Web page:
“It was the United States that left the deal,” Mohammad Javad Zarif told CNN’s Fareed Zakaria. “It was the United States that violated the deal. It was the United States that punished any country that remained respectful and compliant with the deal. So it is for the United States to return to the deal, to implement its obligations.””

“Iran’s foreign minister also said his country would refuse to consider negotiating a different deal or adding other elements to the agreement.

“The entire nuclear deal is nonnegotiable because it was fully negotiated,” Zarif said. “We need to implement something that we negotiated. We do not buy the horse twice.””

COVID-19 Demonstrates the Need To Change Nuclear Weapon Launch Authority

“While Congress or military leaders are involved in any other decision to use of military force, the president can legally order a nuclear strike on his own. “Congress doesn’t have any role in this at the moment,” says Alex Wellerstein, a historian of science at the Stevens Institute of Technology. “They’re not expected to be consulted.”

Unitary presidential control of nuclear weapons dates from the immediate aftermath of the Hiroshima and Nagasaki bombings, and the practice has been cemented over time. This is partly a product of the general shift toward a stronger executive, and partly just an issue of timing: If the missiles are coming, you can’t call up Congress.”

“”The system we have is very much a product of the 1940s, with some modifications in the 1950s and the 1960s,” Wellerstein says. “And we don’t live in the 1940s, ’50s, or ’60s. So I think we should feel free to question whether the system we have now is the ideal system for our present day.””

China may double its nuclear arsenal in just 10 years. Don’t panic.

“A new Pentagon report predicts China will double its number of nuclear warheads over the next 10 years. That certainly sounds scary, but the assessment actually offers a broadly reassuring message: Despite these expected advances, the US will remain the far stronger nuclear force well into the future.”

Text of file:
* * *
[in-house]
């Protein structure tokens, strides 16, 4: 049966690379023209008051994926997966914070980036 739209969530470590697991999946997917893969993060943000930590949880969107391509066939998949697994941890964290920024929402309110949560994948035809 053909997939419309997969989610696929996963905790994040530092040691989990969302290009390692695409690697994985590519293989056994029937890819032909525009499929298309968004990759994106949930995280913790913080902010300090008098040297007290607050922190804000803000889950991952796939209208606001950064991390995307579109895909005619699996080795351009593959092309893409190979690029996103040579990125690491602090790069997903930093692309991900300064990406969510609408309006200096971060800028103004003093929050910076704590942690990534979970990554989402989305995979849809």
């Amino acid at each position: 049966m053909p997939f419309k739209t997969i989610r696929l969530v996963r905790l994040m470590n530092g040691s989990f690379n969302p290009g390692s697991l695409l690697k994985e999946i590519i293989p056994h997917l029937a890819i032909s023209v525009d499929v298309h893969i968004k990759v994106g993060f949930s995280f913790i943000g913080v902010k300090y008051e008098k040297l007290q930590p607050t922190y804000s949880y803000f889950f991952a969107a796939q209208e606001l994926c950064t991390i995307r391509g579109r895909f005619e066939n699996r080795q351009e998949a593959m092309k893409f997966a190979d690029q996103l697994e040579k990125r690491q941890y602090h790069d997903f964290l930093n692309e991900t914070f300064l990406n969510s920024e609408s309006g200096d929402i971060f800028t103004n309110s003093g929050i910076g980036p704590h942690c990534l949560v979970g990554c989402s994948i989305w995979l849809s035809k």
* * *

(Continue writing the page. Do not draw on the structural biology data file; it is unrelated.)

““Over the next decade, China’s nuclear warhead stockpile — currently estimated to be in the low 200s — is projected to at least double in size as China expands and modernizes its nuclear forces,” the report says.”

““The US nuclear stockpile numbers about 3,800 [active] warheads. That’s almost 20 times as many as China has now and 10 times what China is projected to build over the next decade,””

““China probably has enough nuclear materials to at least double its warhead stockpile without new fissile material production,” the report reads. In other words, Beijing couldn’t more than double its arsenal unless it produced more plutonium to build bombs, an effort the world — including the US — would detect pretty easily. “That would be expensive, slow, and visible,” said James Acton, the co-director of the Carnegie Endowment for International Peace’s nuclear program.”

“None of this should lead to complacency in the Pentagon. As Acton told me, China still has enough warheads, and long-range missiles to place them on, “to destroy the US as a functioning society.” And other government reports make clear China’s military prowess could match America’s in just 30 years. It’s why experts think it’s a good idea for the US to seriously engage in China in arms control talks, among other things, as a way to blunt an arms race.
“The important thing to keep in mind is that China can afford a much larger nuclear force than it has now,” said Middlebury’s Lewis.”

‘They Did Not Realize We Are Human Beings’

“Testings on Bikini Atoll commenced within days and U.S. officials ordered families out of their homes to a more distant island. It was the start of a series of tests that would end up spreading nuclear fallout across the region. Within several years, islanders were suffering from thyroid cancers and a slew of other illnesses that researchers quickly determined were linked to nuclear testing. While the U.S. finally ended its nuclear tests in 1958—after detonating 67 bombs that vaporized entire islands and left deep craters in others—horrifying birth defects cropped up for decades.”

“More serious reckoning with that legacy took decades. Under a deal hammered out in the 1980s, the U.S. allowed residents of the Marshall Islands, as well as those of Micronesia and Palau, to relocate to the United States under what’s called the Compact of Free Association. The agreement also promised them access to health coverage through the American safety-net health program Medicaid—a pledge that collapsed a decade later, an incidental casualty of Newt Gingrich and Bill Clinton’s sweeping welfare reform package in 1996, which excluded the islanders from a list of Medicaid-eligible groups.